Sunday, 28 November 2010

Bustling over large balls

For at least seven hundred years efforts have been made to stop people playing football. Sadly, this noble cause has never had much success.

In 1314 the Mayor of London issued the following proclamation on behalf of King Edward II:
For as much as there is great noise in the city caused by bustling over large balls...from which many evils might arise which God forbid: We command and forbid on behalf of the king, on pain of imprisonment, such game to be used in the city in future.

In 1349, Edward III sent a letter of complaint to the sheriffs of London declaring that "the skill of shooting with arrows was almost totally laid aside for the purpose of useless and unlawful games such as football."  The danger attending the pastime occasioned King James I of England, in the rules drawn up by himself for the recreations of his son Henry Prince of Wales, to give the following instructions:
From this court I debarre all rough and violent exercises, as the foote-ball. meeter for laming than making able the users thereof; but the exercises I would have you to use, although but moderately, not making a craft of them, are running, leaping, wrestling, fencing, dancing, and playing at the caitch, or tennise, archerie, palle-malle and suchlike other fair and pleasant field-games.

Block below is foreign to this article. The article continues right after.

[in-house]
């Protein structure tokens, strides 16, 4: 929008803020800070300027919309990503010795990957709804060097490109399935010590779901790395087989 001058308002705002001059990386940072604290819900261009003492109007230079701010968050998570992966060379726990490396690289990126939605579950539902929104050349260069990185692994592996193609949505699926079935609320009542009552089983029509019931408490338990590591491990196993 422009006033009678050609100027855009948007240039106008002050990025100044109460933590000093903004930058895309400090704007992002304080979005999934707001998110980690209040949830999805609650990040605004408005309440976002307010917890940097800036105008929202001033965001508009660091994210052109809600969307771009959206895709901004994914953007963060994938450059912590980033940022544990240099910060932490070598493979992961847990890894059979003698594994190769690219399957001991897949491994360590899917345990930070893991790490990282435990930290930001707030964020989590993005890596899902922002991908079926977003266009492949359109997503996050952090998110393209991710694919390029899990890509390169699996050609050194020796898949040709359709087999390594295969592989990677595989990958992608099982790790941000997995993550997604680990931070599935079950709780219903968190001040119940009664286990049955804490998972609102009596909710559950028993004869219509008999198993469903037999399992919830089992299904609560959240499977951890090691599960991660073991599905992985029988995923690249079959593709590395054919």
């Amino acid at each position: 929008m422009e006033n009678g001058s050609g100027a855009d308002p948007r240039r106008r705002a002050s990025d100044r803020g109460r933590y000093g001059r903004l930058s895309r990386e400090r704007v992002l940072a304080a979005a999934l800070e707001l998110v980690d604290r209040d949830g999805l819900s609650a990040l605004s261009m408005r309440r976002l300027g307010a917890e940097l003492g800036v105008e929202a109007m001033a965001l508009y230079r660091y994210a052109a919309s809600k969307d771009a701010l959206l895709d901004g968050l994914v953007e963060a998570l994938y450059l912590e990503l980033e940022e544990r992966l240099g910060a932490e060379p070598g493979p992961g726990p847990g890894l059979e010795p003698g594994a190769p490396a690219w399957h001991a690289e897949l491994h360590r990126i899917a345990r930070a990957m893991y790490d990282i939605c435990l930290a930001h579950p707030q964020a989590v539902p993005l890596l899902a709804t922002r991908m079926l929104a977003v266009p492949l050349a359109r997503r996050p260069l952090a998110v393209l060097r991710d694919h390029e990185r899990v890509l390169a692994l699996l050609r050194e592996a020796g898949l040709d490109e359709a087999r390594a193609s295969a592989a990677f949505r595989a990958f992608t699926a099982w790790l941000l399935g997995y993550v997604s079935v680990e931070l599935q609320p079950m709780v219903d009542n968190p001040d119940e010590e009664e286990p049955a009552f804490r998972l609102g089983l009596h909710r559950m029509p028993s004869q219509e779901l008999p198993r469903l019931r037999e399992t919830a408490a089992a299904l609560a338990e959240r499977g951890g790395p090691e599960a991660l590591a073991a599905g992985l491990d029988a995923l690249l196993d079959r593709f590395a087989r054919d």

Richard II in 1389 and Henry IV in 1401 tried again to little avail.

In 1424, under James I of Scotland, an Act of Parliament was passed outlawing the game:
It is statute, and the king forbiddis. that na man play at the fute-ball under the paine of fiftie schillings, to be raised to the lord of the land als oft as he be tainted. or to the scheriffe of the lands or his ministers if the lords will not punish sik trespassours.

(On the other hand, in 1526 Henry VIII ordered a pair of football boots of leather, handstitched by the Royal Cordwainer; they cost four shillings. But perhaps he was more serious about footwear than football: at the same time he ordererd seventy-seven other pairs of boots, buskins, shoes and slippers.)

It is regrettable that our later sovereigns did not attempt to continue this salutary if fruitless campaign, and it seems unlikely that the Windsors will ever renew it.

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